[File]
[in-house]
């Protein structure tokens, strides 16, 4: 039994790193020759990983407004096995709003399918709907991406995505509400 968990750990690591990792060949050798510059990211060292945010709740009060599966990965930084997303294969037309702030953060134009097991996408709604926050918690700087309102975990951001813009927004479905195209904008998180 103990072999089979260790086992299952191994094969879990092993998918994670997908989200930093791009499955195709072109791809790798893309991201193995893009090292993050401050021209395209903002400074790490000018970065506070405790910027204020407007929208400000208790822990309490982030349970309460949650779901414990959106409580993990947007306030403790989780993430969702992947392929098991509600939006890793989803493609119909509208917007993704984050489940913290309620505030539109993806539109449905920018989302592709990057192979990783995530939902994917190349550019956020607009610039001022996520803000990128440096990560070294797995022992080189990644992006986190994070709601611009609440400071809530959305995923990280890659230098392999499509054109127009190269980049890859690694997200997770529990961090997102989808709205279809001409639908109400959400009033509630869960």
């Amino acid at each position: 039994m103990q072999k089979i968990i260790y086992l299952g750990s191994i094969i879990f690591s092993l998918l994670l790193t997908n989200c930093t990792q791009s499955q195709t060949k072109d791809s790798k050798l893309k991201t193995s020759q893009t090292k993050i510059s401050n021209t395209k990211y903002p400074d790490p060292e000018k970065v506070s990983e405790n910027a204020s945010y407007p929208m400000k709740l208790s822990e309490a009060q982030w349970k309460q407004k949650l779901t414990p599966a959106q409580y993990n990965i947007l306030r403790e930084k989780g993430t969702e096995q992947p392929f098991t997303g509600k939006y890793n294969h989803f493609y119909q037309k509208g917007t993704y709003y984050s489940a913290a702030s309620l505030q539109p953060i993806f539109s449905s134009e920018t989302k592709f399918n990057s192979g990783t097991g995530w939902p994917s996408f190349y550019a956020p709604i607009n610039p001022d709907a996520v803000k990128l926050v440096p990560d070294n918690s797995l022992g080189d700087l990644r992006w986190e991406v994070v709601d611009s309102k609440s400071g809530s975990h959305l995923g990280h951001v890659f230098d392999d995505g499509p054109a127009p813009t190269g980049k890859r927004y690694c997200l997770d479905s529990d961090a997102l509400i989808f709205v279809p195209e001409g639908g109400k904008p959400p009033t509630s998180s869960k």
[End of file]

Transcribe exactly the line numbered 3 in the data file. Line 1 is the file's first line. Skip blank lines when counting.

């Amino acid at each position: 039994m103990q072999k089979i968990i260790y086992l299952g750990s191994i094969i879990f690591s092993l998918l994670l790193t997908n989200c930093t990792q791009s499955q195709t060949k072109d791809s790798k050798l893309k991201t193995s020759q893009t090292k993050i510059s401050n021209t395209k990211y903002p400074d790490p060292e000018k970065v506070s990983e405790n910027a204020s945010y407007p929208m400000k709740l208790s822990e309490a009060q982030w349970k309460q407004k949650l779901t414990p599966a959106q409580y993990n990965i947007l306030r403790e930084k989780g993430t969702e096995q992947p392929f098991t997303g509600k939006y890793n294969h989803f493609y119909q037309k509208g917007t993704y709003y984050s489940a913290a702030s309620l505030q539109p953060i993806f539109s449905s134009e920018t989302k592709f399918n990057s192979g990783t097991g995530w939902p994917s996408f190349y550019a956020p709604i607009n610039p001022d709907a996520v803000k990128l926050v440096p990560d070294n918690s797995l022992g080189d700087l990644r992006w986190e991406v994070v709601d611009s309102k609440s400071g809530s975990h959305l995923g990280h951001v890659f230098d392999d995505g499509p054109a127009p813009t190269g980049k890859r927004y690694c997200l997770d479905s529990d961090a997102l509400i989808f709205v279809p195209e001409g639908g109400k904008p959400p009033t509630s998180s869960k």